In most modern stories comic book superheroes stopped looking to use their powers and skills to serve and protect the communities they lived in. Instead, superheroes began looking to use their powers and abilities to serve themselves. And instead of heroes being the kinds of role models people looked up to people began looking at them as gods that were supposed to be worshipped and even feared.

Clearly many creators have lost perspective on what the American superhero is supposed to be. When creators see superheroes as gods there’s something wrong with the way they’re seeing them.

Because what they see aren’t super-heroes. What they see are Super-villains.

Super-villains see themselves as gods. Super villains see themselves as superior to others. They are aloof, and disconnected from people in the communities they live in. They use their powers and their gifts to serve themselves. They seek to oppress and control the masses. And they look to be worshipped and feared.

A comic book superhero is not a god. A comic book superhero is a character who is a person blessed with talents gifts and abilities. A good writer doesn’t see a superhero as a god, they see them as a person just like you and I. A person with flaws, a person who struggles with life.

That’s what makes us like superheroes. That’s what makes us relate to superheroes. That’s what makes us fans of superheroes and whatever media they’re featured in.

As a guy who writes gods and demons in fantasy stories I find it truly disturbing when comic book creators and superhero movie & TV show producers start talking about superheroes like gods. Whenever I write goddesses like Isis and demons like E’steem, I don’t see them as gods. I see them as people.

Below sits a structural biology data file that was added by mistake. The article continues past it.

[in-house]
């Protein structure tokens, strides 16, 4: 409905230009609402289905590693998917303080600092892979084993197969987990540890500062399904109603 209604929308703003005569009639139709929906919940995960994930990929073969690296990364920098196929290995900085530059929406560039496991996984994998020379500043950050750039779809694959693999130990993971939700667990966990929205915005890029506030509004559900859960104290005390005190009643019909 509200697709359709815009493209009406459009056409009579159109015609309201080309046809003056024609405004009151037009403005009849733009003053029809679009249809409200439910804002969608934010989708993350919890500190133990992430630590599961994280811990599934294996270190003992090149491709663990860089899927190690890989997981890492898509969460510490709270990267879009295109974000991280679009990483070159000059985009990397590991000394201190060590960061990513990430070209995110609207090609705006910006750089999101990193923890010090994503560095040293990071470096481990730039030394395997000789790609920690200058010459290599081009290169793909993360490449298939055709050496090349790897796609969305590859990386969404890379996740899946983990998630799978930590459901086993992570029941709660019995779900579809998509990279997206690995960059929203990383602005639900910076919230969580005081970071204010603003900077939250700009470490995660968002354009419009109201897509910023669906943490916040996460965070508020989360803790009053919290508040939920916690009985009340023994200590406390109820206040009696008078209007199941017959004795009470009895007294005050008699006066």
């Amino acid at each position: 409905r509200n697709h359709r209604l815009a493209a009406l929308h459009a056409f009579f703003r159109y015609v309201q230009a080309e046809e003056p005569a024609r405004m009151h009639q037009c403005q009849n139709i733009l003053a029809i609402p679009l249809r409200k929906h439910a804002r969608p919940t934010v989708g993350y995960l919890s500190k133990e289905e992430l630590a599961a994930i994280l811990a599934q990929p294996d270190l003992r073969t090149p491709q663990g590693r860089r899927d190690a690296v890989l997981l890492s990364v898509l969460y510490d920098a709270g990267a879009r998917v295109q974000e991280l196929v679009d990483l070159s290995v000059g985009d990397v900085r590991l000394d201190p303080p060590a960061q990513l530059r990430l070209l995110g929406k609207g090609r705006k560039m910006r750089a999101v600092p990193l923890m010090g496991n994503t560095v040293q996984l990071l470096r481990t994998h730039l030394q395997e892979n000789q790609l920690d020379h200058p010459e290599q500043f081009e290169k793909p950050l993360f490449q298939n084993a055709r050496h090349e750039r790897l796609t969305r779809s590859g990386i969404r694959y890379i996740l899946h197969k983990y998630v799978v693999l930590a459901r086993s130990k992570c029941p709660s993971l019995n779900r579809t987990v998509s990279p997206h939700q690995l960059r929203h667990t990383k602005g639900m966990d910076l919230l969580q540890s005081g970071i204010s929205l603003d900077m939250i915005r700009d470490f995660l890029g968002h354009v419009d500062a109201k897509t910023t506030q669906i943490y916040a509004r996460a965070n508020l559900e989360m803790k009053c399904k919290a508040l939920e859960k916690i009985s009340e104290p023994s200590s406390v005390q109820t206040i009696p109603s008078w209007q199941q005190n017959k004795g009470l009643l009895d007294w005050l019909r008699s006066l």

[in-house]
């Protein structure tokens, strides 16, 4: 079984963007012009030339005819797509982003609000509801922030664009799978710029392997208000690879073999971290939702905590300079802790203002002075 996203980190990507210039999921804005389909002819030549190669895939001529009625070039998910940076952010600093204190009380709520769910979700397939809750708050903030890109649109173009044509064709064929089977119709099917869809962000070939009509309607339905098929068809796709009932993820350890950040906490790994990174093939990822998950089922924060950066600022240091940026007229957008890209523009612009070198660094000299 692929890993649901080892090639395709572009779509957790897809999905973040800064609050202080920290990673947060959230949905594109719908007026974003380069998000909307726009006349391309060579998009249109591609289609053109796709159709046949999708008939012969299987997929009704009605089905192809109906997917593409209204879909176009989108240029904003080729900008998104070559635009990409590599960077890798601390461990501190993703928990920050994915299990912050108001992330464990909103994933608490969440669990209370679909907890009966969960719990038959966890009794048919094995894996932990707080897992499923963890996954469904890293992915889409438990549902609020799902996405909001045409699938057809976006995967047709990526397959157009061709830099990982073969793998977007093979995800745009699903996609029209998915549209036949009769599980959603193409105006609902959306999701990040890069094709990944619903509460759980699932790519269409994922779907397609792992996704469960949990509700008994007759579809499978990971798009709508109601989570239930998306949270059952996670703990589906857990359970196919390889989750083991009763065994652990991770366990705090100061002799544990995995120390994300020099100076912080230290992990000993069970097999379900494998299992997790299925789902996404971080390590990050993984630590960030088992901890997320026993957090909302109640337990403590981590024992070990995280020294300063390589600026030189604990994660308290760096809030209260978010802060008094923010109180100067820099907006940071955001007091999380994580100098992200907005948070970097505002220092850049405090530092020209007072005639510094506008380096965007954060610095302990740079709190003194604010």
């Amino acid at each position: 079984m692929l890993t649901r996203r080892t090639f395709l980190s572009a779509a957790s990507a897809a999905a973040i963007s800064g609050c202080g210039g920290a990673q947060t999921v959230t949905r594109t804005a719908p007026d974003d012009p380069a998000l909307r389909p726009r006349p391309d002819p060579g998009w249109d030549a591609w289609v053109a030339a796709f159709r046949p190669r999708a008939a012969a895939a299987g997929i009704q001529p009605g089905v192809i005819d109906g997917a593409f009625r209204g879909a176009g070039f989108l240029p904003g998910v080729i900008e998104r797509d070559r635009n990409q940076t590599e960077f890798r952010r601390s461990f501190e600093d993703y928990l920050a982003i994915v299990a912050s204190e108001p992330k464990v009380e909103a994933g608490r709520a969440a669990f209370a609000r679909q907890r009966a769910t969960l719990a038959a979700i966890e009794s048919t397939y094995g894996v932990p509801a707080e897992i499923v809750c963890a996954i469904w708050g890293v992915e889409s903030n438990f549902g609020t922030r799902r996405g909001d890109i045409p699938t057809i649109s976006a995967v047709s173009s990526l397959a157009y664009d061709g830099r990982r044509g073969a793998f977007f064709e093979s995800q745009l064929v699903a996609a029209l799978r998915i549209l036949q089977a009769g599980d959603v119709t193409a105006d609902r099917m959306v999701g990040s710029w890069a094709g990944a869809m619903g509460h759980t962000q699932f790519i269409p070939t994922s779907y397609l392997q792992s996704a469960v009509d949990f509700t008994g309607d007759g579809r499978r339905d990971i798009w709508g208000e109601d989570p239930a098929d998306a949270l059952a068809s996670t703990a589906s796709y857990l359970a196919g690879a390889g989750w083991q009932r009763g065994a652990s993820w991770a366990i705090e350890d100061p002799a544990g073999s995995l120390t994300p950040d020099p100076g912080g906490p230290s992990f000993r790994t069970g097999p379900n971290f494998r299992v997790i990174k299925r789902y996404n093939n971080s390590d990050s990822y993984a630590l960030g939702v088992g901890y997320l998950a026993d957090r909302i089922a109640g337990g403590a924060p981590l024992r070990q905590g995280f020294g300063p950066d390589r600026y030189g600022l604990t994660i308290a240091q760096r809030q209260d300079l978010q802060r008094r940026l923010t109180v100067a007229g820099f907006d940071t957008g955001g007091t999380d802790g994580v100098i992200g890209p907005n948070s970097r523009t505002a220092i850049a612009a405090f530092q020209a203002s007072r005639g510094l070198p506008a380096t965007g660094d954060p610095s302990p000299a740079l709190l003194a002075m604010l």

Whenever I’m writing a character like Isis or E’steem I make every effort to look at those characters from an objective perspective. From that perspective I can find the humanity in my characters and see all the little flaws they have. I’ve always believed it’s those flaws and rough edges that give a character like Isis or E’steem the texture and shades that allow readers to connect with them, relate to them and identify with them as people. When the reader sees all the little flaws that make them human then they can truly see what’s great about them.

I believe today’s creators of superhero films and superhero comic books really need to get their favorite characters off a pedestal they have them on and start taking a more objective look at them. When they start taking a look at their favorite characters from a clear and balanced perspective and start seeing the flaws these imaginary people have I believe they’ll be able to discover the humanity of that character and finally be able to tell some truly great stories the audiences of this generation can enjoy.

Donate to the SJS DIRECT COVER KICKSTARTER! I’m raising funds to hire Bill Walko artist of the popular webcomic The Hero Business to design all the covers for the books in the SJS DIRECT 2016 catalog.

This year I’m offering paperbacks & eBooks as rewards and Bill is offering ten (10) single figure character commissions as a reward! People oftentimes wait in line to get Bill’s commissions at comicon and here’s your opportunity to get one without having to pay for admission, gas and parking!


  1. I think it's got to do with people who're too deep into superhero lore that they forget that they're just fictional characters.

  2. Personally I think its more along the lines of a breakdown of sanity and being creatively bankrupt, not to mention hiring writers and artists who write the worst of humanity on a constant basis.

  3. It's also why fanboy surrogates rose as the audience switched from actual youngsters to obsessive fans who never outgrew superheroes.

  4. Yeah, I think they are too emotionally and personally connected to the characters Ad. An objective writer can see that superheroes are characters and tell stories about them as heroes. They seem to have an obsession with making these characters into something bigger than they are. Which is why they put them on a pedestal instead seeing them as they are. Drag makes a good point that there is some sort of imbalance in many of today's creators because they just don't see these characters as that: Characters. If a lot of these writers pitched their ideas to trad publishers they wouldn't be hired.

    I think a lot of people need to realize that these are characters made for children and get back to that kind of storytelling. Superheroes aren't gods, but characters meant to be role models who promote good behavior and a sense of community for children.